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Shameless: A Sexual Reformation

4.22  ·  Rating details ·  5,487 ratings  ·  847 reviews
"Nothing gives church folk anxiety quite like the subject of sex. And that's why in Shameless, Pastor Nadia sets out to reclaim the conversation for a new generation. In the spirit of Martin Luther, Bolz-Weber calls for a reformation of the way believers understand and express their sexuality. To make her case, Bolz-Weber draws on experiences from her own life a
Hardcover, 200 pages
Published January 29th 2019 by Convergent Books
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Average rating 4.22  · 
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 ·  5,487 ratings  ·  847 reviews

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F.E. Jr.
Jan 31, 2019 rated it it was amazing  ·  review of another edition
I received my pre-ordered copy of Shameless yesterday in the mail and finished it this afternoon.
This isn't a book.

This is a kindness.

With a gentle yet authoritative voice, Nadia deconstructs the 'sex is dirty but necessary' theology that has been the cornerstone of control in Christianity lo these many years.
As someone who grew up in 'fundiland' where this type of control was like iron bars around the psyche (and often times the advocates were little hedonists caught up in their inability t
Carl Jenkins
There are some things I like about this book. Nadia Bolz-Weber is a fantastic story teller. The book and it's contents are written in such a way that I couldn't put it down. It wasn't a matter of whether or not I agreed with it, it wast just very compelling story telling.

I also agree with NBW whole heartedly that the church has some very messed up ways of approaching sex that create a lot of problems. I would consider myself from a more conservative church tradition and have already had numerous
Jan 13, 2019 rated it it was amazing
No review this time, only: this book is first-aid.
Feb 27, 2019 rated it did not like it
Has the church done a poor job teaching about sex, sexuality, and sexual ethics* in the past? Yes, yes it has.

Do I believe that Lutheran pastor Nadia Bolz-Weber’s recently-published book Shameless presents the antidote to this poor teaching? No, no I do not.

Underlying Shameless is a premise with which I agree: that is, many people have indeed been hurt or shamed by the church’s teaching on and attitudes toward sex and sexuality. Even well-intentioned individuals have promulgated a sexual ethic t
Brittany | Healing Happy Lee
"If the teachings of the church are harming the bodies and spirits of people, we should rethink those teachings." Amen!

Faith + Restoration + Sexual Reformation + and a whole lot of swearing!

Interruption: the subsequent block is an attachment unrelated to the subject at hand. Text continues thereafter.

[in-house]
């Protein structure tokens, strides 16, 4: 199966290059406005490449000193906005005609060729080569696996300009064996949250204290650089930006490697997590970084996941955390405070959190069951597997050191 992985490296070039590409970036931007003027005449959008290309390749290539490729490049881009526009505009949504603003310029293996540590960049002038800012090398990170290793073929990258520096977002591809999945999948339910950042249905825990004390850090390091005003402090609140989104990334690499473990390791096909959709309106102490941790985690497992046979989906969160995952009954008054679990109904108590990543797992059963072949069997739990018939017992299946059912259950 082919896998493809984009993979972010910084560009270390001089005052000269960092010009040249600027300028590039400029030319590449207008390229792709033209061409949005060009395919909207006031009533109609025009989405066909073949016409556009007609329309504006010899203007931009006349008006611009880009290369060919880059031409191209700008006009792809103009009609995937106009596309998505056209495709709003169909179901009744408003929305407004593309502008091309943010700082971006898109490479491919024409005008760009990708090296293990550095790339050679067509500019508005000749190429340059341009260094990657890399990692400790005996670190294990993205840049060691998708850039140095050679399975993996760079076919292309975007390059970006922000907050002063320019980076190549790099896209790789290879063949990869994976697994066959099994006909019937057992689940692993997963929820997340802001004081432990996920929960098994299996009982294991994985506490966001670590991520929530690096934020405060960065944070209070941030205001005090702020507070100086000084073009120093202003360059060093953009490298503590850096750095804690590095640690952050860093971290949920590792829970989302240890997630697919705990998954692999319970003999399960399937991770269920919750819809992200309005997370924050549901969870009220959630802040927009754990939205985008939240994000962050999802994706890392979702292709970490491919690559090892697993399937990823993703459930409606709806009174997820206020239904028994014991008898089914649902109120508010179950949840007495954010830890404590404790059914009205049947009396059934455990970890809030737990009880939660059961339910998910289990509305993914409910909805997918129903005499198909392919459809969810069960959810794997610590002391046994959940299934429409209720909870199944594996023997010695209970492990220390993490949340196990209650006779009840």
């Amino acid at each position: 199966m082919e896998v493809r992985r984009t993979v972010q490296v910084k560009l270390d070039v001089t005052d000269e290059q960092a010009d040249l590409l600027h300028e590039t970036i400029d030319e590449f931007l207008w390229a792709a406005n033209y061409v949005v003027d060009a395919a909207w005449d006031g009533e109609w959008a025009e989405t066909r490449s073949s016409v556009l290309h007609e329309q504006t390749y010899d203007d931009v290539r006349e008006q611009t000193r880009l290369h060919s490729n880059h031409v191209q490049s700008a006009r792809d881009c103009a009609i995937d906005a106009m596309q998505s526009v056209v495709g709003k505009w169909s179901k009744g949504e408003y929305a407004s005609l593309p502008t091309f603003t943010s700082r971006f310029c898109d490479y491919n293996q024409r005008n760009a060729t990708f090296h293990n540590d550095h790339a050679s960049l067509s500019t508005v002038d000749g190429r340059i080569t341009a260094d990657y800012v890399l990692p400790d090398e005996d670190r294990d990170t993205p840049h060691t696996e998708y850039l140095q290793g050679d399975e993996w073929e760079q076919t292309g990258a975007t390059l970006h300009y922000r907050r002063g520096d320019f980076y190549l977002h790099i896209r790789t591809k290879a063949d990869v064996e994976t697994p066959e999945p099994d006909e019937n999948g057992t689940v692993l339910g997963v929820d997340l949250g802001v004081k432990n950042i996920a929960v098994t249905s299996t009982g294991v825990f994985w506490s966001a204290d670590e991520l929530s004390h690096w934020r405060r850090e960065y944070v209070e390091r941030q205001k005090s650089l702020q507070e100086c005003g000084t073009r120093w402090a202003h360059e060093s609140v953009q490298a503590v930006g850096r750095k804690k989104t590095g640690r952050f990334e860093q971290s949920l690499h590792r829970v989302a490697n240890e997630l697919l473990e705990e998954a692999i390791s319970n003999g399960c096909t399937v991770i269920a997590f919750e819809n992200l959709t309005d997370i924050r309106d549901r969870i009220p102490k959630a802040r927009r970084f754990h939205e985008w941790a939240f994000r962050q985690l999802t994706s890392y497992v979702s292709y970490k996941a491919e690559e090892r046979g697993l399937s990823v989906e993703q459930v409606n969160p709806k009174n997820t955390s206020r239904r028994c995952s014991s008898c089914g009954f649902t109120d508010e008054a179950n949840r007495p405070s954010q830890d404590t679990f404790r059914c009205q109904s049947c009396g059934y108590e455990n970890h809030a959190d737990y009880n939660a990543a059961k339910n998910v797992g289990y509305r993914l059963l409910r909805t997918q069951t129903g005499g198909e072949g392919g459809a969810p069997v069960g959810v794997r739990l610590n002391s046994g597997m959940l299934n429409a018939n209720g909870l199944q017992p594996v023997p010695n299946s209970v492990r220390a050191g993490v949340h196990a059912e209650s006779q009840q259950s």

Who This Book Is For:

If you've had someone tell you (pastor, counselor, parents, or otherwise) that God doesn't love you because x, y, z, and it was harmful to you, if it affected you negatively in life, then this book is for you.

Your sexuality is a gift. If it has been shamed, or if that part of you feels st
Apr 29, 2019 rated it really liked it  ·  review of another edition
I may not agree with everything Pastor Bolz-Weber states in her book, but I liked her unusual style.

I vaguely recall hearing about her in the last few years, with the U.S. media of course playing up her unconventional flair and appearance as a Lutheran-based minister in Colorado. Her (now former) church's name? The House For All Sinners and Saints - how wonderfully inclusive! From what I've read / watched on the Web I'd say Bolz-Weber's take on Christianity is sort of like the Hard Rock Cafe mot
The first words that come to my mind to describe “Shameless” by Nadia Bolz-Weber are "pastoral, healing, water for a dry and weary soul."

The money quote for me came in the introduction:

"We should not be more loyal to an idea, a doctrine, or an interpretation of a Bible verse than we are to people. If the teachings of the church are harming the bodies and spirits of people, we should rethink those teachings." (5)

Right after that, Nadia reminds us that 500 years ago Martin Luther took a close lo
Libby O'Neill
Mar 10, 2019 rated it it was amazing  ·  review of another edition
I would give more than 5 stars if possible. Such a great important book for being fully human.
Oct 08, 2018 rated it really liked it
This book definitely has Bolz-Weber's characteristic conversational style that has made all of her earlier works incredibly readable. And just like her earlier works, it also made me cry cathartically at different points. I think "Shameless" fills a much needed gap in Christian nonfiction on sex, sexuality and the body. ...more
Ryan Ebling
There's still a lot in here that I'm trying to figure out why I react to it the way I do. Overall, I think she's on to something. The shame-based view of sex that pervades the church and the instruction of youth is destructive. I don't follow her everywhere she goes, but it's an important conversation to have. ...more
Anna Keating
Feb 14, 2019 rated it did not like it  ·  review of another edition